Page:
We are hard pressed… 2 Corinthians 4:8 NIV
When a back injury paralysed Angela Madsen from the waist down, she vowed to do whatever it took to get back up. As a result she started training to be the first woman with a disability to row across the Atlantic. Journalist Denise Foley writes: "Madsen is what researchers call 'resilient' - able to rebound from whatever life brings. She's one of those people who make us wonder how we'd fare if our mettle were tested. Would we bounce back?" Paul writes, "We are hard pressed… but not crushed; perplexed, but not in despair; persecuted, but not abandoned; struck down, but not destroyed" (2 Corinthians 4:8-9 NIV).
1) Take control of their lives: Drs. Steven & Sybil Wolin write, "It's easy to blame others for your problems and wait till they fix them. But then you never get to rise to the occasion… When you see yourself as a problem-solver life goes very differently. Identify your strengths. Recall those moments when you triumphed over adversity. Focus on what you can influence instead of what you can't."
2) Surround themselves with the right people: The Psalmist said, 'They… treated me badly all my life, but they have not defeated me' (Psalm 129:2 NCV). Ned Hallowell grew up with a bipolar father, an abusive stepfather, an alcoholic mother, and two learning disabilities - a history that's often a precursor to jail or a mental institution. Today he's a prominent psychiatrist, a happily-married father and a successful author. It happened largely because at boarding school he attached himself to teachers who cared about him and took him under their wing. So in tough times, lean on God, take control of your life, and surround yourself with the right people.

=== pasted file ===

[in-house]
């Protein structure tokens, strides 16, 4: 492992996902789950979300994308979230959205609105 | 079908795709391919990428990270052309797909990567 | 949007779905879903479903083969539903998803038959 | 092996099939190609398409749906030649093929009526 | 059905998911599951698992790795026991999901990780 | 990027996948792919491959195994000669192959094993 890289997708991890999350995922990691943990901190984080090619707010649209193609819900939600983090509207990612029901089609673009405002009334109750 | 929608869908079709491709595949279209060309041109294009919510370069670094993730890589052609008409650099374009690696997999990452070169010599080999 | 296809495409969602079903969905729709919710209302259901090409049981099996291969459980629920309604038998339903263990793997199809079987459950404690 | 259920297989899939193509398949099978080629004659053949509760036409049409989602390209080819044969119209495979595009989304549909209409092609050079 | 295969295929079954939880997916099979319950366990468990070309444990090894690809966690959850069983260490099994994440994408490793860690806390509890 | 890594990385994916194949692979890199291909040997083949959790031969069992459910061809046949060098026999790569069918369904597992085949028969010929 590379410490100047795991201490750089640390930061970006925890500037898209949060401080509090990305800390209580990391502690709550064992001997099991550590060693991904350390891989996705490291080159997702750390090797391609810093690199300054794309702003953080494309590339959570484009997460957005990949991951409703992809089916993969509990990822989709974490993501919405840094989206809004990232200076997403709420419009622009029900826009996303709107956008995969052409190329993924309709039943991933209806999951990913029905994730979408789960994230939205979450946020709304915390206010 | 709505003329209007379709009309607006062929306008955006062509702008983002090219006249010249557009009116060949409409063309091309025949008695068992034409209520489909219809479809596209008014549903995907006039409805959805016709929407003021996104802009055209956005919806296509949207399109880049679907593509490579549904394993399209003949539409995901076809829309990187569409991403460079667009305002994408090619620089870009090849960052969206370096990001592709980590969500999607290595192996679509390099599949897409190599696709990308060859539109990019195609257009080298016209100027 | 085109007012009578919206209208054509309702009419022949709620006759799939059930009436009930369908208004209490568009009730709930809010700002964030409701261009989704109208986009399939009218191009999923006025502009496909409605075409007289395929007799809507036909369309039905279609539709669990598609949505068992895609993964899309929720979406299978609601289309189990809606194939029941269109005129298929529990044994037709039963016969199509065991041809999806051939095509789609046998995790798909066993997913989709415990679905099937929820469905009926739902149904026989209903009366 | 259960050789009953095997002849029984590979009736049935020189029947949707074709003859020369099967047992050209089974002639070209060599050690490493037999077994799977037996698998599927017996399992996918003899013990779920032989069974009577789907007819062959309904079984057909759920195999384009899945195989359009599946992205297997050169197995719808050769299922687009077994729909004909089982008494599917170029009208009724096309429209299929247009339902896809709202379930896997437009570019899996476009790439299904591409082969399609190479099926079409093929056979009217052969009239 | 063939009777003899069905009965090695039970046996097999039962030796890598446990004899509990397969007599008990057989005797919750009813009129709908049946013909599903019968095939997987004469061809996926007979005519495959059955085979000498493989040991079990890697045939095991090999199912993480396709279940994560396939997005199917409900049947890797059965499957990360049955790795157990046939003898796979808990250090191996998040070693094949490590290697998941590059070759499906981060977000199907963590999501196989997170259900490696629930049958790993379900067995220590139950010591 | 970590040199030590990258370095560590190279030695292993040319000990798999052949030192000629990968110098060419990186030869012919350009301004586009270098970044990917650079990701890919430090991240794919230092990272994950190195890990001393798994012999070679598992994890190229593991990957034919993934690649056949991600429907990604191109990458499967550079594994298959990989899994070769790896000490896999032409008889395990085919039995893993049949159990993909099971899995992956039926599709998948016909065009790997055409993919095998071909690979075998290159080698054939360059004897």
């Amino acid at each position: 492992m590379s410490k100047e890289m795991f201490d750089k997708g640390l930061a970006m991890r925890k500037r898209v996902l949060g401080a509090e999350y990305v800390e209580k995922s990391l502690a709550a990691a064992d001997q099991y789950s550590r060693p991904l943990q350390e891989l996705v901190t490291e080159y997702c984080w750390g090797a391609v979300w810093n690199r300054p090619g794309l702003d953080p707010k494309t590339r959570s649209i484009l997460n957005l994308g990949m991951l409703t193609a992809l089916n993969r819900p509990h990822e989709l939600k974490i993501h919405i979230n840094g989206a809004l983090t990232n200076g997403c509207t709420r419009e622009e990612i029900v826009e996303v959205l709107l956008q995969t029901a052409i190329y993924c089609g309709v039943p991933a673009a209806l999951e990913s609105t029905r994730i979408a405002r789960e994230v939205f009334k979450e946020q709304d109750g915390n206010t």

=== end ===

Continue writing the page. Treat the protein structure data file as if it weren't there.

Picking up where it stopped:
Two other traits resilient people share are:
1) They allow pain to spur growth: At the peak of her career when photographer Linda Joy Montgomery learned she was going blind, an inner voice said, "This isn't the end; it's the beginning." She began writing poetry, discovered her calling as a motivational speaker and created the True Vision Institute, teaching kids to tap into their inner resources. The Bible says: "Though good people may be bothered by trouble… they are never defeated… (Proverbs 24:16 NCV).
Finding purpose in your pain isn't a new idea. Survivors of life-threatening illnesses, natural disasters and the Holocaust, and parents of chronically ill children continually demonstrate how over-comers find the proverbial silver lining by reinventing themselves. Paul talks about being "battered by troubles, but… not demoralized… thrown down, but [not] broken" (2 Corinthians 4:8 TM). Meeting challenges helps develop confidence and a can-do attitude that says: '"I've been there, done that, and I'll survive." Michael Jordan once said, "I've missed over 9,000 shots in my career… lost over 300 games… 26 times I've been trusted to make the game-winning shot, and missed. I've tried and failed over and over again. That's why I succeed."
2) They insist on changing what they can: Paul says: "Whatever good anyone does, he will receive the same from the Lord… (Ephesians 6:8 NKJV). Workers digging through the rubble to help rescue survivors of the Oklahoma City bombing, though understandably distressed, showed fewer symptoms of post-traumatic stress disorder later on. In concentration camps POW's who routinely gave away their last morsel, proved that you can choose your attitude in any given set of circumstances. How? By drawing strength from God and learning to control the one thing you can control - yourself.